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Sir George Young (North-West Hampshire) (Con): The Queen's Speech says:

There is no mention of a Bill and no time scale. May I make a suggestion that will save us all a lot of time and trouble? At the end of the previous Parliament, a draft Bill was introduced with the support of members of all three parties. Why does not the Leader of the House just introduce that and get on with it?

Mr. Hoon: Because, as the right hon. Gentleman will be well aware, it is necessary for us to consider carefully the important issues. On other occasions, right hon. and hon. Members on the Opposition Benches have urged the Government to take their time and to consider carefully the implications of important constitutional measures, and that is what we will do.

Mr. Edward Garnier (Harborough) (Con): In presenting the Government's programme for the next 18 months, will the Leader of the House ensure that we have enough time to debate the 45 Bills that he and his colleagues wish to see on the statute book? In the previous Parliament, the Government's programme became farcical as they guillotined and prevented debate on a range of highly important public policy issues. He can make a new start and, with renewed self-confidence following his party's election to a third term in government, allow the House of Commons to do what it is supposed to do, which is to scrutinise legislation.

Mr. Hoon: I do not disagree with the hon. and learned Gentleman: it is important that Bills are scrutinised
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thoroughly. But may I gently remind him that it is the practice occasionally of Opposition Members in dealing with Bills to spend an inordinate amount of time on the first two clauses and not to devote any time to the remaining parts of the Bill? I have been on many Bills where the Opposition have done that. Indeed, in opposition, I did it. That is why it is necessary properly to consider the way in which these Bills will be considered by the House. I am confident that through the usual channels that will be the case.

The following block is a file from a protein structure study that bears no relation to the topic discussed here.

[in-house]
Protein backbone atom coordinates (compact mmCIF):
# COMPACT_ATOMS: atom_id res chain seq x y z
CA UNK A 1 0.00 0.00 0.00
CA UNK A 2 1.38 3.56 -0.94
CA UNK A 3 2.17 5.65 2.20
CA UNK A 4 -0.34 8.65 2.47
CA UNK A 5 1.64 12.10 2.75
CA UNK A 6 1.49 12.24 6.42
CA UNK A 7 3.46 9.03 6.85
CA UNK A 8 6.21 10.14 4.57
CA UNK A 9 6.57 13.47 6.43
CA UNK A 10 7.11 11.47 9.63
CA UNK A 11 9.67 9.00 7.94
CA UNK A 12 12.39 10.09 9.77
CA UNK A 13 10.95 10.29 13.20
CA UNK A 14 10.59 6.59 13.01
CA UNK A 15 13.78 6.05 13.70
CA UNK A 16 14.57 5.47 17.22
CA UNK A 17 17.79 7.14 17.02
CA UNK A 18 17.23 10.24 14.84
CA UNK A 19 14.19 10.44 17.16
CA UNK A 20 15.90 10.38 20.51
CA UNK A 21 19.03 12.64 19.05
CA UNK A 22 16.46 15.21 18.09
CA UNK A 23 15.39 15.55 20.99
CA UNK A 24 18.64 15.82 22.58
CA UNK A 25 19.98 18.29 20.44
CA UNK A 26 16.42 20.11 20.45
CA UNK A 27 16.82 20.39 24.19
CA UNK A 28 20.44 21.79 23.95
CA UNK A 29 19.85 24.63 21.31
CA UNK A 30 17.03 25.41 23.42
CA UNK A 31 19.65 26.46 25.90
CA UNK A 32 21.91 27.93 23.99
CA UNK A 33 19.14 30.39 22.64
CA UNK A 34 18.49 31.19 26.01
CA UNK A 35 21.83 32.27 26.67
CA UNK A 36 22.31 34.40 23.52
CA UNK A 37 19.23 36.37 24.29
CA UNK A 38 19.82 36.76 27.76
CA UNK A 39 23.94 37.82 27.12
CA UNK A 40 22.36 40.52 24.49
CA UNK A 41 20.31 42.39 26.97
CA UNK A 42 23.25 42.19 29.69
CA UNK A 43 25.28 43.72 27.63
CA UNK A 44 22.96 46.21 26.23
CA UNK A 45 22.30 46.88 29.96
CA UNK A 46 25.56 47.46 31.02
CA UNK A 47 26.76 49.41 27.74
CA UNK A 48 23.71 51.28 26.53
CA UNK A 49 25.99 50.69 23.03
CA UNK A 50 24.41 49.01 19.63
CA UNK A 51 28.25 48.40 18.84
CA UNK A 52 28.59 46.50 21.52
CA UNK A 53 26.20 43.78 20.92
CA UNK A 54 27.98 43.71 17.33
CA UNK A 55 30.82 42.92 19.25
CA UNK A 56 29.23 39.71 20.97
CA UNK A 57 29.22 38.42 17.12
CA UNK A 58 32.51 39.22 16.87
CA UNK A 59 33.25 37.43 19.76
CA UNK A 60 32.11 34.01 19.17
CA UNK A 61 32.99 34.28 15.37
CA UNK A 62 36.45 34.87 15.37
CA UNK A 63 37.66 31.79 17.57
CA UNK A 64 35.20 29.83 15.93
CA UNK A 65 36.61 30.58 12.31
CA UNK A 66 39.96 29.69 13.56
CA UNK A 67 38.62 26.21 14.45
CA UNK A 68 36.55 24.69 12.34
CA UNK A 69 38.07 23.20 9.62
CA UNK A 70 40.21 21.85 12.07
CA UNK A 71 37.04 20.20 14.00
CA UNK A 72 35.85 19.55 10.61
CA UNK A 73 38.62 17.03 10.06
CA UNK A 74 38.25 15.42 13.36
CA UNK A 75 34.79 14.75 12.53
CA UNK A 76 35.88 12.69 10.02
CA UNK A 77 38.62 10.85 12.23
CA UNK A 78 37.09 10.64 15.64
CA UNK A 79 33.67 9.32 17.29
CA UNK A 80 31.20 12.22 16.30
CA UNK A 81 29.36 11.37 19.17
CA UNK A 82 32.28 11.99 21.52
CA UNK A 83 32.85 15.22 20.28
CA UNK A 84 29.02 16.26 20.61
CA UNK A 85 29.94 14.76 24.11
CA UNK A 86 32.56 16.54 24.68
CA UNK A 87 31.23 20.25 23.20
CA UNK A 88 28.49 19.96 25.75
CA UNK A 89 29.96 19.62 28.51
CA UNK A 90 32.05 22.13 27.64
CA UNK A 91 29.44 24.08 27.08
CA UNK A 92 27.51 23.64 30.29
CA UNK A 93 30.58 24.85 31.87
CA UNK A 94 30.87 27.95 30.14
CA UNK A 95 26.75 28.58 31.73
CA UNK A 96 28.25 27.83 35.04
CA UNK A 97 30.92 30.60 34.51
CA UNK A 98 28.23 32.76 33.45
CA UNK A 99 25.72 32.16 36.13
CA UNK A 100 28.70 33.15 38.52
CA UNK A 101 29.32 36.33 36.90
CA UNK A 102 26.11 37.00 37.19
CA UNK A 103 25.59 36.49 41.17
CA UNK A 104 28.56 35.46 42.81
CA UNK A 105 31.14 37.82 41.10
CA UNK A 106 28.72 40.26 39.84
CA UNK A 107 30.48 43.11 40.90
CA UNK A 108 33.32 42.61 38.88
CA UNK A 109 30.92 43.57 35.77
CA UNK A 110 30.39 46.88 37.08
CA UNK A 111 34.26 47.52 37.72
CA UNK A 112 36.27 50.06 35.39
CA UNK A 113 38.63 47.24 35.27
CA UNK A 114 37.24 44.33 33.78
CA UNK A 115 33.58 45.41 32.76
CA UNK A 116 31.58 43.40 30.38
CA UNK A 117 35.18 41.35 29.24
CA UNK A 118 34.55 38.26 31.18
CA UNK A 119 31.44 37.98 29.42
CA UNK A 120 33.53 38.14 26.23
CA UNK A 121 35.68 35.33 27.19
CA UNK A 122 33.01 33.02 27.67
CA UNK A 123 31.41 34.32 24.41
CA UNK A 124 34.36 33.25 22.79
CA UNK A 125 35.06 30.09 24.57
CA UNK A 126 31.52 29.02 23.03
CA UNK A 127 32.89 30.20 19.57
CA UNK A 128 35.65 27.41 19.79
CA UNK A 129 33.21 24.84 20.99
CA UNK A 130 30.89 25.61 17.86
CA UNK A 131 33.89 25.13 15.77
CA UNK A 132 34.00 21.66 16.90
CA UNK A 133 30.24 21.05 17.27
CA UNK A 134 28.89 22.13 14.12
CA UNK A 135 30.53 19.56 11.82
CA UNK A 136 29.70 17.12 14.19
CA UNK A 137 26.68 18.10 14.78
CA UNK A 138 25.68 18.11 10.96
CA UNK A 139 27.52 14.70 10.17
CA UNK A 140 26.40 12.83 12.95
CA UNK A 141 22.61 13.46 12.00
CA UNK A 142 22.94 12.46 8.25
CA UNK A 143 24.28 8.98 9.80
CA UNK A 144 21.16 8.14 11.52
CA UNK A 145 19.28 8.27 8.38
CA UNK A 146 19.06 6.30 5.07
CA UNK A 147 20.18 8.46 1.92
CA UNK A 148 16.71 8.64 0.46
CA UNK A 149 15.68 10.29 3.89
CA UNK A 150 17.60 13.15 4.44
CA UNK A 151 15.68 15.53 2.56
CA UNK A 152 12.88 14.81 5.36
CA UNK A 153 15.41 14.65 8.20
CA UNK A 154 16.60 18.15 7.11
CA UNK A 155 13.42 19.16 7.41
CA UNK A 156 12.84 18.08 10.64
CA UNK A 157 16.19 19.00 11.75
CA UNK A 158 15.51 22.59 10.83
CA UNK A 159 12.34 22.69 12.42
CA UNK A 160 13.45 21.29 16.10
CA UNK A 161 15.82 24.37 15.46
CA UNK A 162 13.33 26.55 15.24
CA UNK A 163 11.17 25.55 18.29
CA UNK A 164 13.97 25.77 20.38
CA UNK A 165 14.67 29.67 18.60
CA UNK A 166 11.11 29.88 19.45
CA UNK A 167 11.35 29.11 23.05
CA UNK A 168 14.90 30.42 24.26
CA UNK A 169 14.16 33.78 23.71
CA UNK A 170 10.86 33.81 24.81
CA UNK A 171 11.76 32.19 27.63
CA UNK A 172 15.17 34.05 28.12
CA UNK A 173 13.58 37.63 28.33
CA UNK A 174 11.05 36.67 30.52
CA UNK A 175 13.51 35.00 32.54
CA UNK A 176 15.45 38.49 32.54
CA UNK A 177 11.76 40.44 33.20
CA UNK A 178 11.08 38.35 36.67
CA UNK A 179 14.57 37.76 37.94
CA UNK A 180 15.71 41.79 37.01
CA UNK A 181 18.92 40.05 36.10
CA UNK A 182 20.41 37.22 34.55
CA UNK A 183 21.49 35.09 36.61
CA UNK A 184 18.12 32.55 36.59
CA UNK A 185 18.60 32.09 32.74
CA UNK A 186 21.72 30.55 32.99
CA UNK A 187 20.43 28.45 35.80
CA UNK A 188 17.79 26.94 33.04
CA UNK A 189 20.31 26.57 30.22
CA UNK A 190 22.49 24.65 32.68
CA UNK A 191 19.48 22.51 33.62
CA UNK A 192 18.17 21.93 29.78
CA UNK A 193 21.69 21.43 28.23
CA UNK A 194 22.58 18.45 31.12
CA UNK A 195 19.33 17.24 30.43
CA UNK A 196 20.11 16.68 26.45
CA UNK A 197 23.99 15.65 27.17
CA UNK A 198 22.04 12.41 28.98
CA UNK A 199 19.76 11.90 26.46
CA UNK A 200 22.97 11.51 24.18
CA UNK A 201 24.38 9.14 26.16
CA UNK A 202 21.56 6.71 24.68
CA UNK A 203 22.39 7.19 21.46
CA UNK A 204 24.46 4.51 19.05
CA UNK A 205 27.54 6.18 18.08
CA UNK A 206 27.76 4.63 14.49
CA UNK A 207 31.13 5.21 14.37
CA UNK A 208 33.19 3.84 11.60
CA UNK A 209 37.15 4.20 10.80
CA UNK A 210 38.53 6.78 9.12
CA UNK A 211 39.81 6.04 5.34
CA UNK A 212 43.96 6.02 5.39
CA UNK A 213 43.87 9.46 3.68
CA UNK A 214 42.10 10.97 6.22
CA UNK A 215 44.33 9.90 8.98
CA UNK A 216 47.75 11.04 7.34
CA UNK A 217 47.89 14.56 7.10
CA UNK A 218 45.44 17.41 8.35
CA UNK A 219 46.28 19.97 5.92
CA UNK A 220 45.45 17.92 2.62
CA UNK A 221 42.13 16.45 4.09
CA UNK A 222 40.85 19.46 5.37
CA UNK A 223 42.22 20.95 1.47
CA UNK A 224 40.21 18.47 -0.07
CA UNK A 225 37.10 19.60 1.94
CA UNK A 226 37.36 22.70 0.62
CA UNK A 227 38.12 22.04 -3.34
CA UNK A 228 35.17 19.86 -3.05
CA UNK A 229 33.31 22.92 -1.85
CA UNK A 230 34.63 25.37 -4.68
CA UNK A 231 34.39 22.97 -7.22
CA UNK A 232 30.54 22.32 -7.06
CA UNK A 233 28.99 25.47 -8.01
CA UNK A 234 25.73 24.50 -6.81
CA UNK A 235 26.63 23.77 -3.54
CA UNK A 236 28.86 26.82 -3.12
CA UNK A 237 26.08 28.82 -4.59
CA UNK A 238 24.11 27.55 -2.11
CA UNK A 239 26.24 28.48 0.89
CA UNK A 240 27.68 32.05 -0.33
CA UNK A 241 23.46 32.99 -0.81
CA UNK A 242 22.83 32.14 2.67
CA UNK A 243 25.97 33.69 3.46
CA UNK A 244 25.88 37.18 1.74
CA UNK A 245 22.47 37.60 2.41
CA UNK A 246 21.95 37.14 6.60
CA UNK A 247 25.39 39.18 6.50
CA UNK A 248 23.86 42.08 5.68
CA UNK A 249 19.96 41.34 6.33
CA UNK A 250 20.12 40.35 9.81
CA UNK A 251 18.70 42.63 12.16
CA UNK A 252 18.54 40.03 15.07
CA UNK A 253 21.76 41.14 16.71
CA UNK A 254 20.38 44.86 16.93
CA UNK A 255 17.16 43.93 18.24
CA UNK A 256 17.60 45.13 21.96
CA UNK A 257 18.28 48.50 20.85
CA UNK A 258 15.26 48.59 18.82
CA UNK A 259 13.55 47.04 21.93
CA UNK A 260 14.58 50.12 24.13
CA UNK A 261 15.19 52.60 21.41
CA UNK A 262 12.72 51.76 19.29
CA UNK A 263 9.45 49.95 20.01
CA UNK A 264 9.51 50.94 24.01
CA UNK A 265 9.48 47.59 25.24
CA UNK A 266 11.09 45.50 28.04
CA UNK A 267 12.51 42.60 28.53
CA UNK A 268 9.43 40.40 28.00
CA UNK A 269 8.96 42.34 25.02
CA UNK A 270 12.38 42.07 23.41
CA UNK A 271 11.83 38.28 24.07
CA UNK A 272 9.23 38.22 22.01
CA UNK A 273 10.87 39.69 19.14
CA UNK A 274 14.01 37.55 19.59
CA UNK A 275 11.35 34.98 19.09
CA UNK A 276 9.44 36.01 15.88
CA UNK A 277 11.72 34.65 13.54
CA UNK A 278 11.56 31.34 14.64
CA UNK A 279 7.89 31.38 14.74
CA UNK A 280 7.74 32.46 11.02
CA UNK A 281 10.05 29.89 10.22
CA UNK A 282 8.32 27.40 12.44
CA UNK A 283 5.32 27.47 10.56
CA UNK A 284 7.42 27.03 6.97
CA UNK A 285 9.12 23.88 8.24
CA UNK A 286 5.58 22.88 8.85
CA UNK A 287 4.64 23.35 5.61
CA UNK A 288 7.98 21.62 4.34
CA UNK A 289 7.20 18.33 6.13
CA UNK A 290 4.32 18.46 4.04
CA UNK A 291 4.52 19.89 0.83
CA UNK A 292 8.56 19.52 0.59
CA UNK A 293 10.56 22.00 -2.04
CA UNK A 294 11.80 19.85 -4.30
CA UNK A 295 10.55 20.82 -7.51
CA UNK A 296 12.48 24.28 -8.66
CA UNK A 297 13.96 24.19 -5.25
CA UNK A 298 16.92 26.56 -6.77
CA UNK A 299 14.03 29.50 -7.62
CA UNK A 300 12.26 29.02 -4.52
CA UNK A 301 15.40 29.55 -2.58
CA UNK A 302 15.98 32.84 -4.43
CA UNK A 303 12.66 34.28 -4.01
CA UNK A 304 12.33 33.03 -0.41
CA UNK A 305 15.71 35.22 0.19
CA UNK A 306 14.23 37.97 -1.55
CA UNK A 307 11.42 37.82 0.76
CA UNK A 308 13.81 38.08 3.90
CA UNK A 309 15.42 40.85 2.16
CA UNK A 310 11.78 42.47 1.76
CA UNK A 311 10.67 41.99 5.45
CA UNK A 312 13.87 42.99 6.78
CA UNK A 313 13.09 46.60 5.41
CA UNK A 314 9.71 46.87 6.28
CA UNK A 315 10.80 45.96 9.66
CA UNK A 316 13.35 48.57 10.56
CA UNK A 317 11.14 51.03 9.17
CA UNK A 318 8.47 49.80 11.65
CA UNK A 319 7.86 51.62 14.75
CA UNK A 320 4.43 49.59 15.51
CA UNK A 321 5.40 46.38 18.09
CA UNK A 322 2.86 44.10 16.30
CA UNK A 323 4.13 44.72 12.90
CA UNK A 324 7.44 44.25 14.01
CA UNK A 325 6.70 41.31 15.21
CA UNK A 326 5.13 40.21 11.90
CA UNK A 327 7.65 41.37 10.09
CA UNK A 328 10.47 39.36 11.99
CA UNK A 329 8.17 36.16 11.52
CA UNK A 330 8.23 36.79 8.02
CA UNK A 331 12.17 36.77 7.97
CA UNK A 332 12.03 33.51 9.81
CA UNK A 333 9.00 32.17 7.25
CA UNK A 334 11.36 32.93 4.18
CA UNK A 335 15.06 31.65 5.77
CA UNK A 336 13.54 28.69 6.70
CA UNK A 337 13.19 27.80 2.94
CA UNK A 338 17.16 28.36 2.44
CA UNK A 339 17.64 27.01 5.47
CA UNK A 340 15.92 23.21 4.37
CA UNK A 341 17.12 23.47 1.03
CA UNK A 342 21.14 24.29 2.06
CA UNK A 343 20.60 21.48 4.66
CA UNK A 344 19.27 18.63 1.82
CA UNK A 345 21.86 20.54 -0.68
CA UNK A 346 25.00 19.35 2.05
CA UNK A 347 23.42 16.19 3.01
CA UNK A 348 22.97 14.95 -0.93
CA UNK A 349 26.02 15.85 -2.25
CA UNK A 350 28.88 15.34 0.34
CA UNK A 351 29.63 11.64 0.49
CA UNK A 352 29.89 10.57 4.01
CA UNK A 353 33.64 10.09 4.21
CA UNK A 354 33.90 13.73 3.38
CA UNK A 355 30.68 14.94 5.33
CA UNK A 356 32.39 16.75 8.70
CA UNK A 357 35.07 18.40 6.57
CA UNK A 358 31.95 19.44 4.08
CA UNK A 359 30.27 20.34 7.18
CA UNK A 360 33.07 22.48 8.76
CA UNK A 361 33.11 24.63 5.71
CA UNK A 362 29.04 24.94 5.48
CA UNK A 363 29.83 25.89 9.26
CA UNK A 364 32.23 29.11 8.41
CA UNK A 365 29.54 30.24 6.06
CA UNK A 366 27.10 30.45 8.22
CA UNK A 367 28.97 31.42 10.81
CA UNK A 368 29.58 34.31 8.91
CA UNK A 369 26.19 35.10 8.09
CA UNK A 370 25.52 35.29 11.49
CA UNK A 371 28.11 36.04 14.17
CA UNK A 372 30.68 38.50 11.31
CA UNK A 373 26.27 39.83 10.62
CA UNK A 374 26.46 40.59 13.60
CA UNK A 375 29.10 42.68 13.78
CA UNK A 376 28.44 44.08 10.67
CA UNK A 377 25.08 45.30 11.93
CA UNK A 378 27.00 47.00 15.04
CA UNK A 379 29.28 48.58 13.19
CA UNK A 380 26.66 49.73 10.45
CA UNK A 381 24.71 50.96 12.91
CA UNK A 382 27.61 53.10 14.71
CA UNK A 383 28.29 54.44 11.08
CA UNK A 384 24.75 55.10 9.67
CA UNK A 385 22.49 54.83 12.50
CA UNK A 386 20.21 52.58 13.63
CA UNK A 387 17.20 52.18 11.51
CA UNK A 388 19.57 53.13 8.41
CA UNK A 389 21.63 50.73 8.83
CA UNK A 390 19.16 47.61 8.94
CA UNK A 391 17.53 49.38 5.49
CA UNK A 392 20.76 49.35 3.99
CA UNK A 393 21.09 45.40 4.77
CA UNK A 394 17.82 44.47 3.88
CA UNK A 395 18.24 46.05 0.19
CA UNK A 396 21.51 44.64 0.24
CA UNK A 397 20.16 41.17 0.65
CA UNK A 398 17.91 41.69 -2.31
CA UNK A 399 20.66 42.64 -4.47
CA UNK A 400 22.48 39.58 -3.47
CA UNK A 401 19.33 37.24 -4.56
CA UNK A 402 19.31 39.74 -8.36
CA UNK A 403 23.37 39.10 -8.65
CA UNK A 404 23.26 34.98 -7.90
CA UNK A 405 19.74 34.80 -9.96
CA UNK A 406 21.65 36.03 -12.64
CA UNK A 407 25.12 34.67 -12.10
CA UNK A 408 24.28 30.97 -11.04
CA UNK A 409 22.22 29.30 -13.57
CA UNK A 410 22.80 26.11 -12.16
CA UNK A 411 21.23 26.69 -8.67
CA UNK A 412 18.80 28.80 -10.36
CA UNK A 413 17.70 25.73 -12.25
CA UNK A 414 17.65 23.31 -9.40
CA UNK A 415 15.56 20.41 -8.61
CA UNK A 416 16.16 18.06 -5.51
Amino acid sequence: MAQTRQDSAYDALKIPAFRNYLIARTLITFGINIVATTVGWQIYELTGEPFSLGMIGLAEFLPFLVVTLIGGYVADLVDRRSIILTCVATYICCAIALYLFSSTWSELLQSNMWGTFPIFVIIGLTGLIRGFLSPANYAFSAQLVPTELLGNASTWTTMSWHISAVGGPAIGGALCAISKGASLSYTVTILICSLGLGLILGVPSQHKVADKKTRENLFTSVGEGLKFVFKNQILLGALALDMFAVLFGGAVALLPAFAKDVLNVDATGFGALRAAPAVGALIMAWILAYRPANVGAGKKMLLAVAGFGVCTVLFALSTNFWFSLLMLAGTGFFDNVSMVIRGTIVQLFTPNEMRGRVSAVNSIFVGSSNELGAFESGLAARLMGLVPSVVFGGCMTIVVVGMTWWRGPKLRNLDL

Tony Baldry (Banbury) (Con): Did the Leader of the House notice that, yesterday, in an excellent maiden speech, my hon. Friend the Member for Monmouth (David T.C. Davies) drew the House's attention to the fact that the recent rebanding exercise for council tax in Wales has meant that some 40 per cent. of properties in his constituency have gone up by one band and many have gone up by two or even three? Can the Leader of the House ensure that before the summer Adjournment we have the opportunity to debate council tax revaluation, or at least rebanding, with the appropriate Minister coming to the House to explain how that will happen? In constituencies such as mine, we are fearful that that exercise will mean large numbers of our constituents will pay substantially more council tax.

Mr. Hoon: I join the hon. Gentleman in congratulating not only the hon. Member for Monmouth (David T.C. Davies) on his excellent maiden speech but all new Members—those who have already made their maiden speeches and those who are about to. It is important, once elected to the House, to serve the House in the way that those who have been re-elected have always done.

I did not recognise on my last trip to Banbury that the constituency extended to Wales. I am delighted to hear of the hon. Gentleman's concern about the situation there. As I said earlier, there is a review of the implications of council tax, including revaluation. Obviously it is important that we allow that review to be concluded before the Government take a position on any recommendations.

Mr. Patrick McLoughlin (West Derbyshire) (Con): Towards the end of the last Parliament, the Government accepted in the Modernisation Committee that we should be able to table written questions during the summer recess. As the Leader of the House has today announced that the summer recess will be longer than was originally planned, will he ensure that there is an opportunity for the relevant motion to be laid so that those of us who wish to hold the Government to account, even during the summer recess, have that opportunity?

Mr. Hoon: The arrangements for September this year are exceptional as a result of necessary work to the Chamber. I do not intend, therefore, to make that provision on this occasion. The matter can be looked at when and if the Modernisation Committee is re-established.